The Quickening by Joely Dutton

The Quickening

I feel warmth from her belly at my shoulder blades while mean air pricks my nose. I’m watching my breath come out as dragon smoke, with my powers traipsing quietly through the inside of my head. She gives my chest a little pat and I look up to where her face peers down. Her smile is a question asked with her eyes and I reply with mine. We wait in grey and fog but her woolly jumper is a brighter version of the sky.

We come out every weekend to watch my dad run and she pins his number to his vest then waves him off with me and my sister. On sunny days she watches me poking the ground with twigs. When I’m tired she strokes my disobedient hair. We wait. Til the sound of drumming feet carries panting men, and sometimes women, who I cheer for loudest.

On these cold days she stands behind me and holds me close. She rubs my hands.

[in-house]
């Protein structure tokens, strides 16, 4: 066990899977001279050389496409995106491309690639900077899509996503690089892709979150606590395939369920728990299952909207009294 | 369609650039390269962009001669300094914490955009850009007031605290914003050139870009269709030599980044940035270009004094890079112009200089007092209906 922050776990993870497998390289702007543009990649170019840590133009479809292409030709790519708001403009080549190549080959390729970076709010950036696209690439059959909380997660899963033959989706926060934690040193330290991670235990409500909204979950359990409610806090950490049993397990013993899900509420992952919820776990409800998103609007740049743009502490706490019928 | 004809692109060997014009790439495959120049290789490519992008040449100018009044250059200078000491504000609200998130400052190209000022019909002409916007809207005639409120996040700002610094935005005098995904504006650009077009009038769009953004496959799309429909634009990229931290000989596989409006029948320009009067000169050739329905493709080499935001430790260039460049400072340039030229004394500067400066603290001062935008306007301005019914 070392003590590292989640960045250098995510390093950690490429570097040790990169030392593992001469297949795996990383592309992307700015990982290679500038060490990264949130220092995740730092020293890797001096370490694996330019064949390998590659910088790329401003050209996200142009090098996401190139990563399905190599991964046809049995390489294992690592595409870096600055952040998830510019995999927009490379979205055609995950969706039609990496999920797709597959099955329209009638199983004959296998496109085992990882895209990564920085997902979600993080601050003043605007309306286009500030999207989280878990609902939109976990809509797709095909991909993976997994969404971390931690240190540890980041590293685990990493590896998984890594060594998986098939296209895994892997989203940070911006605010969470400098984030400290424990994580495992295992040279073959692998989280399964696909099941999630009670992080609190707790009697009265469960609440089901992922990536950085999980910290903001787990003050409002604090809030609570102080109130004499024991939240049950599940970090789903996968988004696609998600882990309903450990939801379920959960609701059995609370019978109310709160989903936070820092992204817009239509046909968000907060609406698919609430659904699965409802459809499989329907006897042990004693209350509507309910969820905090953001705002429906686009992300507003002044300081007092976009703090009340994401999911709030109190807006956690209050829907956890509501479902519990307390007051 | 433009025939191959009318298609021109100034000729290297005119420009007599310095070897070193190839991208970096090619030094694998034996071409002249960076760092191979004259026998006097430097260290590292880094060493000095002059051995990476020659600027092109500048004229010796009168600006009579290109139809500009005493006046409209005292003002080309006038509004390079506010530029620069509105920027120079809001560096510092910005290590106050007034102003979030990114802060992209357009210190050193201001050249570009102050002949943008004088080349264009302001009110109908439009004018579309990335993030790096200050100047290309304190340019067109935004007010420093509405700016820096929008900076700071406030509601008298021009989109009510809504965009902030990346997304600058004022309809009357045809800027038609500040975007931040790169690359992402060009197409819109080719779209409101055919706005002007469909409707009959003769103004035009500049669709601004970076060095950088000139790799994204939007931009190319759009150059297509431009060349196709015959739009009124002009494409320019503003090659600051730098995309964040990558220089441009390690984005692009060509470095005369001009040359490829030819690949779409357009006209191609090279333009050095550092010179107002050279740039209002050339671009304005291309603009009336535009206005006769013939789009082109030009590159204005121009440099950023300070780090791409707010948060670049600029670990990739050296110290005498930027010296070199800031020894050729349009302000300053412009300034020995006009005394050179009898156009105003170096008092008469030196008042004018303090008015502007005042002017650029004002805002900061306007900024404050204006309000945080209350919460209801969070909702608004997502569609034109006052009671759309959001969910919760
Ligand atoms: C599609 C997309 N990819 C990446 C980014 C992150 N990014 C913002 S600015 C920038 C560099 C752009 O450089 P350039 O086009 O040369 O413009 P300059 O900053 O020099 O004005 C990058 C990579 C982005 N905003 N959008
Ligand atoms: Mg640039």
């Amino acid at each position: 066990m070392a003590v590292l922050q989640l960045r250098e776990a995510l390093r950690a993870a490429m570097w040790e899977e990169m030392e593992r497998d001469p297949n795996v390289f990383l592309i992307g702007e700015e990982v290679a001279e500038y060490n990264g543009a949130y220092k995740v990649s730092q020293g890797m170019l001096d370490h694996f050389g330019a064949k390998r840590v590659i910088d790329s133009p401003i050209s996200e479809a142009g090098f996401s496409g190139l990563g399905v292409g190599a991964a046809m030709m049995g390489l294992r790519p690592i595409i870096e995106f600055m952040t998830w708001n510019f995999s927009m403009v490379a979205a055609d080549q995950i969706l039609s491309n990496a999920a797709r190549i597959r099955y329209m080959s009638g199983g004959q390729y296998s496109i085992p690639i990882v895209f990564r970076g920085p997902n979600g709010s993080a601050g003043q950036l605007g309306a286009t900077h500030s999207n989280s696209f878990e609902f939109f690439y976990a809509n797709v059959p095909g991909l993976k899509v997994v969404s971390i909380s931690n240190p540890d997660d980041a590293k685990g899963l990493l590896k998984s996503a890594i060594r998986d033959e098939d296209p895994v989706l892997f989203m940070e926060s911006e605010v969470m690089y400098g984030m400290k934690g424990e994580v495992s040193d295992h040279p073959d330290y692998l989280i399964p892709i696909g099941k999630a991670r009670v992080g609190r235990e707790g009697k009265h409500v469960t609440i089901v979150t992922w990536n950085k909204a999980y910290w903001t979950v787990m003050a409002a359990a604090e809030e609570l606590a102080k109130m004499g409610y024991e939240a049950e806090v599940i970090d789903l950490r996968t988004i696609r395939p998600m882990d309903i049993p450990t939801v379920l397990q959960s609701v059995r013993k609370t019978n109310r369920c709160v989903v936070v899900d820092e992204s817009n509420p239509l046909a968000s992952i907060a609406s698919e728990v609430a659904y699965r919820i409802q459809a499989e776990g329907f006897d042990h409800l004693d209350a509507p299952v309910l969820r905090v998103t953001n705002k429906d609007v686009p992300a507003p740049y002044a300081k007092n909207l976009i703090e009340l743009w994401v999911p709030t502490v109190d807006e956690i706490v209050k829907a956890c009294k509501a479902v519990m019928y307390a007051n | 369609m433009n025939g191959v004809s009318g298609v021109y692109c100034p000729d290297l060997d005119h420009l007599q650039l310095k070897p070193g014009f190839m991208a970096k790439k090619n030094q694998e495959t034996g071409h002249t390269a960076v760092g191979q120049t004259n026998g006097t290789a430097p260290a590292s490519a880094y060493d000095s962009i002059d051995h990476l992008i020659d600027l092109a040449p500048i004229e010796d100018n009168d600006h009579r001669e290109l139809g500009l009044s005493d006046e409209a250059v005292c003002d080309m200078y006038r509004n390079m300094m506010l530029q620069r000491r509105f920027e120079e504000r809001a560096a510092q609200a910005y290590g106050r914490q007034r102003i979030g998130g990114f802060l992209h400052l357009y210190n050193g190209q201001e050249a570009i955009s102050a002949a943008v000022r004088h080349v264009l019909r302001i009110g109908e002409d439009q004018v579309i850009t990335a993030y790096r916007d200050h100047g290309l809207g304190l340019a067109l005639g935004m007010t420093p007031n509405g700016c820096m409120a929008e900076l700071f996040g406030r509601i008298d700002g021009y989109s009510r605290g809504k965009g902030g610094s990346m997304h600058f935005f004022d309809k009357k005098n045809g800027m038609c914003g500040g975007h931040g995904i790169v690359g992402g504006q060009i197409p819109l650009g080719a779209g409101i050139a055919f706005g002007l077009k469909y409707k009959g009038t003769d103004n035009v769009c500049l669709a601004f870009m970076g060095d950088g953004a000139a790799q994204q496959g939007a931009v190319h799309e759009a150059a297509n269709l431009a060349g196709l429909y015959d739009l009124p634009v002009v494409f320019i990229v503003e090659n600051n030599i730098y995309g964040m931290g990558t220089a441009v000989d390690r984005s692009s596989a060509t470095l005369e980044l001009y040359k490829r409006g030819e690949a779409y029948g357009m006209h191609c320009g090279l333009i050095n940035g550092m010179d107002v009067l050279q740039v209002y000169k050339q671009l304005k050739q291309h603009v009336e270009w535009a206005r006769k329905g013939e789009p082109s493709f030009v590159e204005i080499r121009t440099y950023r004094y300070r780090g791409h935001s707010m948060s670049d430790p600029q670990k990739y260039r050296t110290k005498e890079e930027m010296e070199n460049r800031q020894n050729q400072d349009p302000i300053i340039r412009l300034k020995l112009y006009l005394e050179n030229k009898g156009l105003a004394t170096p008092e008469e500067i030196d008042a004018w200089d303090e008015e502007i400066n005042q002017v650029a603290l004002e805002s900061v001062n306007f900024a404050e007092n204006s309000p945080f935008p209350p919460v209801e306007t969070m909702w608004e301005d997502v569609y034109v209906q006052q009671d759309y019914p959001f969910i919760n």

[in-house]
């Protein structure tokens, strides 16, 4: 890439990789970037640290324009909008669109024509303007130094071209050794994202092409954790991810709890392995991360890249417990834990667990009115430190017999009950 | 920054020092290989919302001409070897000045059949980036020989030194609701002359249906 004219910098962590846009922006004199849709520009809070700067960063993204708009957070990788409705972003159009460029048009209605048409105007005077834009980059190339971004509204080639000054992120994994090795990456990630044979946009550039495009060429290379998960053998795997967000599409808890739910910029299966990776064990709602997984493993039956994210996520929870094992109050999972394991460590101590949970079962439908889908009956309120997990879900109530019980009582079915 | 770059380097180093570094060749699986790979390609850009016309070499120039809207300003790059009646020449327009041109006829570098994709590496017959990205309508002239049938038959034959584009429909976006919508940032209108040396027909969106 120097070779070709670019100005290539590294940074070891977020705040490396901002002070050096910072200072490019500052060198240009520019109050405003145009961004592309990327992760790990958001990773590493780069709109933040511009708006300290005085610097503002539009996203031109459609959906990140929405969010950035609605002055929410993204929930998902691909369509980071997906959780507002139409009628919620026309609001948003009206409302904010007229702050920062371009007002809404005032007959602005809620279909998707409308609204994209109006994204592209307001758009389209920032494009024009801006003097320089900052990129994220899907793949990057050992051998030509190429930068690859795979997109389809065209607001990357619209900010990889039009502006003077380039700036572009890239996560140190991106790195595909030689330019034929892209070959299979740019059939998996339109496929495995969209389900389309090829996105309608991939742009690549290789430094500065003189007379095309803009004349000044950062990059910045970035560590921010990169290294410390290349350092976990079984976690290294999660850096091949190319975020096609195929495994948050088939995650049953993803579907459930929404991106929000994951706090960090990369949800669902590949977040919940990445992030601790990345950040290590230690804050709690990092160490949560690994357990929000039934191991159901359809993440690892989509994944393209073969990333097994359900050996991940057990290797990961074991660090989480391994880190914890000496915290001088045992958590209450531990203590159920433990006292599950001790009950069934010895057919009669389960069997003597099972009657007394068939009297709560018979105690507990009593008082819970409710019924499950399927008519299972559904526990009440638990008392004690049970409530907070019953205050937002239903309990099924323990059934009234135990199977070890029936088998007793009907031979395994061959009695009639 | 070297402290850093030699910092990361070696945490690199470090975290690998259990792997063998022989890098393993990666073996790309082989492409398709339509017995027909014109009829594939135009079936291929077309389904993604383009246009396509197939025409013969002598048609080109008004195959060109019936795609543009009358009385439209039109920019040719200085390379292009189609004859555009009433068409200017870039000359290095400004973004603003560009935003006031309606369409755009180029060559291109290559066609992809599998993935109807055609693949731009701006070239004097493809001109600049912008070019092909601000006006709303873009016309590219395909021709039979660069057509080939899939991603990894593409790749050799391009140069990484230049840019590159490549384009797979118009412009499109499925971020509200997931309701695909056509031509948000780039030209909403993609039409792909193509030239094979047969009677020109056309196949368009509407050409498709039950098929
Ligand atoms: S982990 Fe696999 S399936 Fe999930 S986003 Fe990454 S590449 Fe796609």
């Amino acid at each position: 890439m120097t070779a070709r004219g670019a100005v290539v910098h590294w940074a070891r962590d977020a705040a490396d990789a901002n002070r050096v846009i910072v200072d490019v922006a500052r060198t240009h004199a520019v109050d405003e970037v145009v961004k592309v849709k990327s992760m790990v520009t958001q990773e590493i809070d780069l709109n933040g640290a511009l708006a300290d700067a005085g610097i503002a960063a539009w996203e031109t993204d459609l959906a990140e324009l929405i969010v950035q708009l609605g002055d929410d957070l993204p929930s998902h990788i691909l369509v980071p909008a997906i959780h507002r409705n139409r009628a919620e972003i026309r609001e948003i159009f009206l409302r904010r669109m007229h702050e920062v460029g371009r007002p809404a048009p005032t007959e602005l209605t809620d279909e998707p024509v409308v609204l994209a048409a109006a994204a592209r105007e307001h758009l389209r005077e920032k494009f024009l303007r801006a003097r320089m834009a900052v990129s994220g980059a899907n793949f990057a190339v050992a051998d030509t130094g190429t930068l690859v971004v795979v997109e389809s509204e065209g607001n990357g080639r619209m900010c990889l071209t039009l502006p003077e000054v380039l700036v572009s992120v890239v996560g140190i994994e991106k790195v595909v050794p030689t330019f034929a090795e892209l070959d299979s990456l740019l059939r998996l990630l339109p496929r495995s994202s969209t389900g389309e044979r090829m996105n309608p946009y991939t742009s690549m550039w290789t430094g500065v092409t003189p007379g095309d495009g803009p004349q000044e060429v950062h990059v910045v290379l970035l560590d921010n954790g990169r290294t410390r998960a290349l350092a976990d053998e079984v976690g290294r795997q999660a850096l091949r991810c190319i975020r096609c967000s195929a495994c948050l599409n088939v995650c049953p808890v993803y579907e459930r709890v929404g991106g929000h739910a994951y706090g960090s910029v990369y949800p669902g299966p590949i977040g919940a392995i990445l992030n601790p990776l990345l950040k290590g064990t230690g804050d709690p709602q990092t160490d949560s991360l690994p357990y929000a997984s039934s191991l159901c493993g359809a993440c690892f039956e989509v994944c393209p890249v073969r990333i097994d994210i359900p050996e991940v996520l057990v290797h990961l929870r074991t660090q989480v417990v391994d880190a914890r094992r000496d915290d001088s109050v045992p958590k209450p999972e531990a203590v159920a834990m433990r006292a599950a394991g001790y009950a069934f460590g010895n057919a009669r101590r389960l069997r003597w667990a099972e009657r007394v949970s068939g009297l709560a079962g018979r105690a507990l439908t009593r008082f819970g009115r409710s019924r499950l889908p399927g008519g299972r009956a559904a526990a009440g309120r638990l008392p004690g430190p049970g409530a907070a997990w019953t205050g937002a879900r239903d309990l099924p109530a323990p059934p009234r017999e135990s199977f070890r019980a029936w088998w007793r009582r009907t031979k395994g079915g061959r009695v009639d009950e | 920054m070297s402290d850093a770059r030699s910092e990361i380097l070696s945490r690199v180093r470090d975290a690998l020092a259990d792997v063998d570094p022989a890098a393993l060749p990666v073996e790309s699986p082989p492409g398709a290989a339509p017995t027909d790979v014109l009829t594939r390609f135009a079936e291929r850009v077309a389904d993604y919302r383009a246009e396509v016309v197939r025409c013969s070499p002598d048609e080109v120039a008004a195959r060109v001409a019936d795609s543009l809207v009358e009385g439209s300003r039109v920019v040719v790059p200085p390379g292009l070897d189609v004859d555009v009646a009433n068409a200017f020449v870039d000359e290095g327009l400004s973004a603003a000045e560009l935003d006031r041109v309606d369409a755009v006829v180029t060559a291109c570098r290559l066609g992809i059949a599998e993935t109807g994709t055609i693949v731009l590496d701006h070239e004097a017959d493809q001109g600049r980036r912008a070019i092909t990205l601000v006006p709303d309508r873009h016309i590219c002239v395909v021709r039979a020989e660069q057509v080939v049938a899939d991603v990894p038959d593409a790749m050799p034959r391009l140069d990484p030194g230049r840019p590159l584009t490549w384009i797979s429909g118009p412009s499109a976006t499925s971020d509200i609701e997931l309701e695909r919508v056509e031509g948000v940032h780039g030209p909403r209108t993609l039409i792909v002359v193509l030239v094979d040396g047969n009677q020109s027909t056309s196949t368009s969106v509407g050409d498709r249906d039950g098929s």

There’s a twitch near her belly button. She doesn’t react and stays with her fingers linked at my collarbone. The twitch stays too, pulsing against my back.

‘Your tummy keeps moving. It’s really annoying.’ I say, and I deliver it like the popular girls in my class do. They notice things I don’t and have opinions. Lately, quiet parts of my brain are uncurling, turning towards these girls’ words.

She draws in her hands and steps away from my back, which the cold rushes in to claim.

‘I’ll stand over here, if I’m annoying you,’ she says.

My eyebrows rise to apologise, to say I got my opinions wrong, but my mouth misses its chance.

Shivering supporters start to clap and shout, roaring as melting men stamp the road in front of us wearing mud splashes up to their thighs. ‘Go on, Dad!’ my sister yells, and I clap so hard that my numbed fingers sting.

I shout nothing to my dad, who will get his medal either way. I clap for my mum, rhythmical hands smacking out notions that trip quietly through the inside of my head.


The Quickening


Joely Dutton’s short fiction has appeared most recently in The Drabble, Reflex and Riggwelter. Say hello @JoelyDutton.


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Image: Robert Delaunay Public Domain